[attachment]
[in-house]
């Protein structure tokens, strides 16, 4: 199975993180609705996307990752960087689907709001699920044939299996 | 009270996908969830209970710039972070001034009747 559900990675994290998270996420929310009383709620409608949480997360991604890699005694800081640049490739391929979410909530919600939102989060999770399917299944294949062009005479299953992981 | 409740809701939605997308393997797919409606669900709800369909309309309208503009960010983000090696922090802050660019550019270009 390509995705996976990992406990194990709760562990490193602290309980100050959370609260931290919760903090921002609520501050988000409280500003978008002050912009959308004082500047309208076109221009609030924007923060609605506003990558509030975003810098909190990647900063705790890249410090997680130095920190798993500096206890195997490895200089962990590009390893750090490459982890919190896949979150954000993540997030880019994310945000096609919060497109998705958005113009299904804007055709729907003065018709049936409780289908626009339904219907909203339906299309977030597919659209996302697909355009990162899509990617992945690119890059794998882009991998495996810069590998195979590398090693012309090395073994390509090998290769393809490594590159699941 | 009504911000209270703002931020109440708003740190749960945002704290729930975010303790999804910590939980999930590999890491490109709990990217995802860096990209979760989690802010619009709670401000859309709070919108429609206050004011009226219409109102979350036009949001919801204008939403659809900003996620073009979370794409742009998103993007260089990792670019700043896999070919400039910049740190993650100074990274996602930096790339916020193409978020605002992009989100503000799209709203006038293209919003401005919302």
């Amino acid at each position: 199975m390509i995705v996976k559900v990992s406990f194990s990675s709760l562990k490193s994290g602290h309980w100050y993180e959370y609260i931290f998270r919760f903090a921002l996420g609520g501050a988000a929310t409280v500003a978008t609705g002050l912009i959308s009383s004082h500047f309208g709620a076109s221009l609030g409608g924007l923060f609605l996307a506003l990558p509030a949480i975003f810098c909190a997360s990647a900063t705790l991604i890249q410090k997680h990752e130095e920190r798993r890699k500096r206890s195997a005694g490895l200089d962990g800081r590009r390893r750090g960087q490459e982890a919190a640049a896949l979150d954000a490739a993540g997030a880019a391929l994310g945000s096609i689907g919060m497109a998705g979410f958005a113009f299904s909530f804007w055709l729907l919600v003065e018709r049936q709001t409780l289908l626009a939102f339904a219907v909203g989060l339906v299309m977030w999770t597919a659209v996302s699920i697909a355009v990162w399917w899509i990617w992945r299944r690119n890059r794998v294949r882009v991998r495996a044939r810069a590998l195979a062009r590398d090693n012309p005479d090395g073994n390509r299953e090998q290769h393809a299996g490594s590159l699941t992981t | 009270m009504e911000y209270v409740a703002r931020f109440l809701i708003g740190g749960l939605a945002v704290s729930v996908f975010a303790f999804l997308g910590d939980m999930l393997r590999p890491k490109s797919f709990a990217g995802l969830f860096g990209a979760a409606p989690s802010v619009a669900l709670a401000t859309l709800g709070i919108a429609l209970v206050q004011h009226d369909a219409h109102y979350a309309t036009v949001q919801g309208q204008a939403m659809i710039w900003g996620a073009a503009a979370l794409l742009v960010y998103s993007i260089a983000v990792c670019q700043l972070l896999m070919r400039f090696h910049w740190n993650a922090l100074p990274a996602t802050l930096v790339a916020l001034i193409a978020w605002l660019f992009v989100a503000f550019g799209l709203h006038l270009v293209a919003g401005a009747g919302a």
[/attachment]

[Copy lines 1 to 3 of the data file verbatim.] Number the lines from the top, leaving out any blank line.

[in-house]
């Protein structure tokens, strides 16, 4: 199975993180609705996307990752960087689907709001699920044939299996 | 009270996908969830209970710039972070001034009747 559900990675994290998270996420929310009383709620409608949480997360991604890699005694800081640049490739391929979410909530919600939102989060999770399917299944294949062009005479299953992981 | 409740809701939605997308393997797919409606669900709800369909309309309208503009960010983000090696922090802050660019550019270009 390509995705996976990992406990194990709760562990490193602290309980100050959370609260931290919760903090921002609520501050988000409280500003978008002050912009959308004082500047309208076109221009609030924007923060609605506003990558509030975003810098909190990647900063705790890249410090997680130095920190798993500096206890195997490895200089962990590009390893750090490459982890919190896949979150954000993540997030880019994310945000096609919060497109998705958005113009299904804007055709729907003065018709049936409780289908626009339904219907909203339906299309977030597919659209996302697909355009990162899509990617992945690119890059794998882009991998495996810069590998195979590398090693012309090395073994390509090998290769393809490594590159699941 | 009504911000209270703002931020109440708003740190749960945002704290729930975010303790999804910590939980999930590999890491490109709990990217995802860096990209979760989690802010619009709670401000859309709070919108429609206050004011009226219409109102979350036009949001919801204008939403659809900003996620073009979370794409742009998103993007260089990792670019700043896999070919400039910049740190993650100074990274996602930096790339916020193409978020605002992009989100503000799209709203006038293209919003401005919302």
């Amino acid at each position: 199975m390509i995705v996976k559900v990992s406990f194990s990675s709760l562990k490193s994290g602290h309980w100050y993180e959370y609260i931290f998270r919760f903090a921002l996420g609520g501050a988000a929310t409280v500003a978008t609705g002050l912009i959308s009383s004082h500047f309208g709620a076109s221009l609030g409608g924007l923060f609605l996307a506003l990558p509030a949480i975003f810098c909190a997360s990647a900063t705790l991604i890249q410090k997680h990752e130095e920190r798993r890699k500096r206890s195997a005694g490895l200089d962990g800081r590009r390893r750090g960087q490459e982890a919190a640049a896949l979150d954000a490739a993540g997030a880019a391929l994310g945000s096609i689907g919060m497109a998705g979410f958005a113009f299904s909530f804007w055709l729907l919600v003065e018709r049936q709001t409780l289908l626009a939102f339904a219907v909203g989060l339906v299309m977030w999770t597919a659209v996302s699920i697909a355009v990162w399917w899509i990617w992945r299944r690119n890059r794998v294949r882009v991998r495996a044939r810069a590998l195979a062009r590398d090693n012309p005479d090395g073994n390509r299953e090998q290769h393809a299996g490594s590159l699941t992981t | 009270m009504e911000y209270v409740a703002r931020f109440l809701i708003g740190g749960l939605a945002v704290s729930v996908f975010a303790f999804l997308g910590d939980m999930l393997r590999p890491k490109s797919f709990a990217g995802l969830f860096g990209a979760a409606p989690s802010v619009a669900l709670a401000t859309l709800g709070i919108a429609l209970v206050q004011h009226d369909a219409h109102y979350a309309t036009v949001q919801g309208q204008a939403m659809i710039w900003g996620a073009a503009a979370l794409l742009v960010y998103s993007i260089a983000v990792c670019q700043l972070l896999m070919r400039f090696h910049w740190n993650a922090l100074p990274a996602t802050l930096v790339a916020l001034i193409a978020w605002l660019f992009v989100a503000f550019g799209l709203h006038l270009v293209a919003g401005a009747g919302a």